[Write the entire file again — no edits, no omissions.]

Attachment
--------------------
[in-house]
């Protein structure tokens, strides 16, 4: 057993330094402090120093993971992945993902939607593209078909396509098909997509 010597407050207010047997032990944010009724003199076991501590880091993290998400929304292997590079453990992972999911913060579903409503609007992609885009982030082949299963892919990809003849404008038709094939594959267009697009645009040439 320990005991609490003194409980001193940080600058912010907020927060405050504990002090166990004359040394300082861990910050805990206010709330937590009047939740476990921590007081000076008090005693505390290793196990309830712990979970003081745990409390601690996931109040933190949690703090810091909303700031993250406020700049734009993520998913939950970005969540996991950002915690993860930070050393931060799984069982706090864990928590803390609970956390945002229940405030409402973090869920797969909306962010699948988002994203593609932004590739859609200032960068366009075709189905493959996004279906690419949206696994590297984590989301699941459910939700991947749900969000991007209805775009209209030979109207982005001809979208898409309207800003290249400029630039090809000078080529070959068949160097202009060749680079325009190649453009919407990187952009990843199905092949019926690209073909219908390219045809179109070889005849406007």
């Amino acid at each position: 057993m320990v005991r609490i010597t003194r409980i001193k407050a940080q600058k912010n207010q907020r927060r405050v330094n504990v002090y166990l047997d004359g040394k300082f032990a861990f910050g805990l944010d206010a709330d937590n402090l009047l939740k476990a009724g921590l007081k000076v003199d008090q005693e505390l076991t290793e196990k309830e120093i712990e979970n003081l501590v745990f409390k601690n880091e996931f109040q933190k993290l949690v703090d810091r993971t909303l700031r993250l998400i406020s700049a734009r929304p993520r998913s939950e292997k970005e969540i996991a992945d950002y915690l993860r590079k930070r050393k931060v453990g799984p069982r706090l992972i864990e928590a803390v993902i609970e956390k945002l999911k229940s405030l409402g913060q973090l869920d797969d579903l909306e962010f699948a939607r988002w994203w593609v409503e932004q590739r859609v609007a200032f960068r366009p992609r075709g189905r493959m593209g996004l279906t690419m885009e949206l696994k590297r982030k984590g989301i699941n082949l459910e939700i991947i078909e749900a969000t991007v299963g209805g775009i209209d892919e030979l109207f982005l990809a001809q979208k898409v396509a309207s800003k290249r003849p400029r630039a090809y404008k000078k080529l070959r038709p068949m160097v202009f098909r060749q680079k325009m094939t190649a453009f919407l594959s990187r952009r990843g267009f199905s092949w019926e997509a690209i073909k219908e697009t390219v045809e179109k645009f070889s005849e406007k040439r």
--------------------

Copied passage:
[in-house]
């Protein structure tokens, strides 16, 4: 057993330094402090120093993971992945993902939607593209078909396509098909997509 010597407050207010047997032990944010009724003199076991501590880091993290998400929304292997590079453990992972999911913060579903409503609007992609885009982030082949299963892919990809003849404008038709094939594959267009697009645009040439 320990005991609490003194409980001193940080600058912010907020927060405050504990002090166990004359040394300082861990910050805990206010709330937590009047939740476990921590007081000076008090005693505390290793196990309830712990979970003081745990409390601690996931109040933190949690703090810091909303700031993250406020700049734009993520998913939950970005969540996991950002915690993860930070050393931060799984069982706090864990928590803390609970956390945002229940405030409402973090869920797969909306962010699948988002994203593609932004590739859609200032960068366009075709189905493959996004279906690419949206696994590297984590989301699941459910939700991947749900969000991007209805775009209209030979109207982005001809979208898409309207800003290249400029630039090809000078080529070959068949160097202009060749680079325009190649453009919407990187952009990843199905092949019926690209073909219908390219045809179109070889005849406007």
């Amino acid at each position: 057993m320990v005991r609490i010597t003194r409980i001193k407050a940080q600058k912010n207010q907020r927060r405050v330094n504990v002090y166990l047997d004359g040394k300082f032990a861990f910050g805990l944010d206010a709330d937590n402090l009047l939740k476990a009724g921590l007081k000076v003199d008090q005693e505390l076991t290793e196990k309830e120093i712990e979970n003081l501590v745990f409390k601690n880091e996931f109040q933190k993290l949690v703090d810091r993971t909303l700031r993250l998400i406020s700049a734009r929304p993520r998913s939950e292997k970005e969540i996991a992945d950002y915690l993860r590079k930070r050393k931060v453990g799984p069982r706090l992972i864990e928590a803390v993902i609970e956390k945002l999911k229940s405030l409402g913060q973090l869920d797969d579903l909306e962010f699948a939607r988002w994203w593609v409503e932004q590739r859609v609007a200032f960068r366009p992609r075709g189905r493959m593209g996004l279906t690419m885009e949206l696994k590297r982030k984590g989301i699941n082949l459910e939700i991947i078909e749900a969000t991007v299963g209805g775009i209209d892919e030979l109207f982005l990809a001809q979208k898409v396509a309207s800003k290249r003849p400029r630039a090809y404008k000078k080529l070959r038709p068949m160097v202009f098909r060749q680079k325009m094939t190649a453009f919407l594959s990187r952009r990843g267009f199905s092949w019926e997509a690209i073909k219908e697009t390219v045809e179109k645009f070889s005849e406007k040439r």